Unfortunately, most insurance companies do not consider any autoimmune diseases/symptoms or anxiety related to your implants to be proof that it is medically necessary to remove your breast implants. However, many women who have those symptoms also have other problems, such as leaking silicone implants or capsular contracture. So, focus on the symptoms that the insurance company cares about, not the ones that they don’t cover.
What does “reconstructive surgery” mean?
Some insurance companies will consider your breast implant removal “reconstructive surgery” as opposed to “cosmetic surgery” and therefore medically necessary when the purpose of your surgery is to treat a medical condition. This usually means that you have Baker grade III or IV capsular contracture, and/or limited movement affecting your ability to do simple tasks such as reaching above your head or combing your hair. Your breast implant removal may also be considered reconstructive if you have lumps of silicone in the breast area that interfere with the diagnosis of breast cancer.
How do I know when/if my insurance plan considers breast implant removal “medically necessary”?
To find out what your insurance plan covers, you can read through a copy of your actual policy. There are often 3 versions of your health insurance policy:
- A short summary, also called a Summary of Benefits and Coverage. This will not have the information you need.
- A description of the plan. This will have more information than the summary, will probably specify that cosmetic surgery is not covered, and may even mention breast implants specifically. However, it usually will not have the specific information you need to know if your policy will cover implant removal.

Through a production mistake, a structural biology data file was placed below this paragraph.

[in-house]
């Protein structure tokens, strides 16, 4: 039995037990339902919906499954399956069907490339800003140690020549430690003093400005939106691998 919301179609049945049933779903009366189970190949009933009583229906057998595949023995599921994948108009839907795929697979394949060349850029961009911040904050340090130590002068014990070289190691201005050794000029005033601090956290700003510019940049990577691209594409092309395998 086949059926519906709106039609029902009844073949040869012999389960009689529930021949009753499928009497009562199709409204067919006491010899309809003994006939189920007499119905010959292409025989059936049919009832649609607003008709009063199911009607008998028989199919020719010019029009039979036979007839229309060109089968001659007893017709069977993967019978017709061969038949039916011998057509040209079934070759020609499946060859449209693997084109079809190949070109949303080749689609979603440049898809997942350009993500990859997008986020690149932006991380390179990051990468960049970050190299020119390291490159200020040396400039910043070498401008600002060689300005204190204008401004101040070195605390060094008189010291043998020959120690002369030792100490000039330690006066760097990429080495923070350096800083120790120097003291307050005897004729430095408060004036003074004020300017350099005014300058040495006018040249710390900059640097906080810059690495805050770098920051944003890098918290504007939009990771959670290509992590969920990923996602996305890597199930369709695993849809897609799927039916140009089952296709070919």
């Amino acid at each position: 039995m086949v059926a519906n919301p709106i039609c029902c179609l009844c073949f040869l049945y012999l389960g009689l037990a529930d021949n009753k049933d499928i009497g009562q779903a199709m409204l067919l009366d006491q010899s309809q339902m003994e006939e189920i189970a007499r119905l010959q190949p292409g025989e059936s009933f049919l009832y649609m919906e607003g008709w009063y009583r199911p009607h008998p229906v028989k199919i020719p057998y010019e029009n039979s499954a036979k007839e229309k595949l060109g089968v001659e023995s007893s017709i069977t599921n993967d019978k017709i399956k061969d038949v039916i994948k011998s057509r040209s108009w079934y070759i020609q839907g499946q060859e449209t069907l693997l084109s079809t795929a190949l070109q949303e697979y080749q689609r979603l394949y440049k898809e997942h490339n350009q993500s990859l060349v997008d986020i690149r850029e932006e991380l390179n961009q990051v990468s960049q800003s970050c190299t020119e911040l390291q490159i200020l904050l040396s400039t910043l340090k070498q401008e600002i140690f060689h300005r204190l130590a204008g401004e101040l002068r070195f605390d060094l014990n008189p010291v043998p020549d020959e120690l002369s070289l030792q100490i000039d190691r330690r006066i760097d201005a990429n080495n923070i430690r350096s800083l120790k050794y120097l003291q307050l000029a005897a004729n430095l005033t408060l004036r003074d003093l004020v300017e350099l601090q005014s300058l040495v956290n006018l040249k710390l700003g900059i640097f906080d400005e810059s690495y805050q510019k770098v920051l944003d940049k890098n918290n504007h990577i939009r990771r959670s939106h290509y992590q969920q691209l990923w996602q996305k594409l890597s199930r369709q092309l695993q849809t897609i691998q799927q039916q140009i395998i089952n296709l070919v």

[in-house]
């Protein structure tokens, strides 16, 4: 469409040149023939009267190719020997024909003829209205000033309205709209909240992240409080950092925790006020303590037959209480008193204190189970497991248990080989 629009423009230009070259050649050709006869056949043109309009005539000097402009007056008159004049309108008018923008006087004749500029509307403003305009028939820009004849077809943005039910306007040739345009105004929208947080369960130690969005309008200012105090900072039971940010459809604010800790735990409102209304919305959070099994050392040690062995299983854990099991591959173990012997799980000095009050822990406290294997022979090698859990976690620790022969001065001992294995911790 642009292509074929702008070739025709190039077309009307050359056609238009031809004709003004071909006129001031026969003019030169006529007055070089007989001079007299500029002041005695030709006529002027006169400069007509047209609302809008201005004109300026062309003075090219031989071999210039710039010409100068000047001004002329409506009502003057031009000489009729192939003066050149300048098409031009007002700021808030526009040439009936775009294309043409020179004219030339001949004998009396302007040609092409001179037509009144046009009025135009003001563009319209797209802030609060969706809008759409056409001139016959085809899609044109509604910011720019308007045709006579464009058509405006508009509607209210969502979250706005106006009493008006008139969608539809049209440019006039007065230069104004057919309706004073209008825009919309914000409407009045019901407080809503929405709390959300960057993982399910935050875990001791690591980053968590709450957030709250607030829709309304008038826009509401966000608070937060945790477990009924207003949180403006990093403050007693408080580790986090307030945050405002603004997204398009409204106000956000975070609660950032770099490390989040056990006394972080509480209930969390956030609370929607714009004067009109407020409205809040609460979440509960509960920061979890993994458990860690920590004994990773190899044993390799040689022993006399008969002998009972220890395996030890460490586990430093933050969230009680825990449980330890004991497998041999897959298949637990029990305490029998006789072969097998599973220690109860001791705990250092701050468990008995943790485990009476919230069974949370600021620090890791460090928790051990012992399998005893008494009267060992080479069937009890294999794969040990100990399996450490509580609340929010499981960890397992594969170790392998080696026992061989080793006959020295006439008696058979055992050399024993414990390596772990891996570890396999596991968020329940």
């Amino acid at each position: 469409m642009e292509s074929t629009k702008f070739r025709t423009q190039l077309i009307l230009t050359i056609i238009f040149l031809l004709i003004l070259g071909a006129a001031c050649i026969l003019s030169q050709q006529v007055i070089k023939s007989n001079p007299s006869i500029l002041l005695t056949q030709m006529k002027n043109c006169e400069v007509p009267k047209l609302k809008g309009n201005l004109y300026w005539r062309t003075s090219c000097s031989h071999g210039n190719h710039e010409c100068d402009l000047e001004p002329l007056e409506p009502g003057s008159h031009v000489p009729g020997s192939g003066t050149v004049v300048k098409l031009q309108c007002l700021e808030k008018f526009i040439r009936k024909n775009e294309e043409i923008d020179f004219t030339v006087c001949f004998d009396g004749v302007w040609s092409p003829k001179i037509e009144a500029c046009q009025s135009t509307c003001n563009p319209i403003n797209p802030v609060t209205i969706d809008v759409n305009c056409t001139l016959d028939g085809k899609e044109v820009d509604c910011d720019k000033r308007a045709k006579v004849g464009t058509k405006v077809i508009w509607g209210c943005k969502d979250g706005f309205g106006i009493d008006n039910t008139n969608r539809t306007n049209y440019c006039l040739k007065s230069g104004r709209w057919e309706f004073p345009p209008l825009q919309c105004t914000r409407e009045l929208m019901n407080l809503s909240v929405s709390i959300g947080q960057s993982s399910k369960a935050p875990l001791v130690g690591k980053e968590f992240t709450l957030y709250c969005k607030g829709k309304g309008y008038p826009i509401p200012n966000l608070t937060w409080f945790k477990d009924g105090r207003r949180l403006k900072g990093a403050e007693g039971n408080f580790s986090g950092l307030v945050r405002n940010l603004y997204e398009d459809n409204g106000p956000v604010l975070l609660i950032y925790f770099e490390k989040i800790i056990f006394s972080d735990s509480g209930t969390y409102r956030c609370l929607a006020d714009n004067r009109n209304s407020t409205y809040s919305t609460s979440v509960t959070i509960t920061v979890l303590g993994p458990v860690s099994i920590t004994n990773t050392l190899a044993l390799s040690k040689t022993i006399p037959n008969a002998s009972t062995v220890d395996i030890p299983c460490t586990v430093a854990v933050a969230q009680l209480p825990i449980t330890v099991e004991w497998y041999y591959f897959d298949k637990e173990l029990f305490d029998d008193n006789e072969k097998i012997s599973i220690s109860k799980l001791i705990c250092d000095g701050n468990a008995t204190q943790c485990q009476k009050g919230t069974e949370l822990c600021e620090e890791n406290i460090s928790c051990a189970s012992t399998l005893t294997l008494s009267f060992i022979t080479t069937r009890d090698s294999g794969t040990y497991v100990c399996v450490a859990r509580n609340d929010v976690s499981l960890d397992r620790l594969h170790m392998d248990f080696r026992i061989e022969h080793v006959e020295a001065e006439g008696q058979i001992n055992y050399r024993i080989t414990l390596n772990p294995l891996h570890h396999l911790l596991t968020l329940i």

- The specific policies regarding breast implants or cosmetic surgery complications are in the “contract” that you sign when you buy health insurance coverage. This contract has all the very specific policies that you need to know about. As a customer who bought that policy, you are entitled to receive a copy online or in the mail, so you can call to ask for it. If your current insurance policy does not cover implant removal, you should shop around to look for one that does. However, that can be difficult to find out.
Persistence can make a difference! For example, Medicare denied Karen’s initial claim for breast implant removal because they concluded that explanting her ruptured silicone gel implants was not medically necessary. In her appeal, she sent copies of several insurance policies from other companies, stating that they cover surgical removal of silicone gel breast implants when they are ruptured. Medicare finally granted her coverage for her explant surgery. Karen is already feeling better than she had in months/years.
We would be happy to help you with this. To start that process, you can fill out our very short survey here: https://www.surveymonkey.com/s/KHCWGM8
What do I need from my doctor?
When the time comes to ask the insurance company for coverage, it helps if your doctor sends a letter to your insurance company detailing why removal of your breast implants is medically necessary. He/she should focus on the complications that you have that are more likely to be covered by your insurance (such as implant rupture or Baker III or IV capsular contracture). It is usually better to not talk about your other symptoms (such as autoimmune symptoms), because it will detract from what the insurance company needs to hear.
What if I have Medicare?
Your doctor should be able to call Medicare’s provider line to check if your breast implant removal surgery will be covered.
Q: My implants are silicone, they were implanted before 2007, and my insurance has denied coverage to remove my implants (or I have no insurance or Medicaid). I do not have Medicare. Can you help me?
If this is the case, you may be eligible for a financial assistance program to help you afford your breast implant removal. Please visit www.explantassistance.com and download the Notice of Interest form. If you have any questions, you can contact the Program Administrator, Jeff Condra, at firstname.lastname@example.org or 205-252-6784.
What do I need to know about breast implant removal surgery?
See our article here.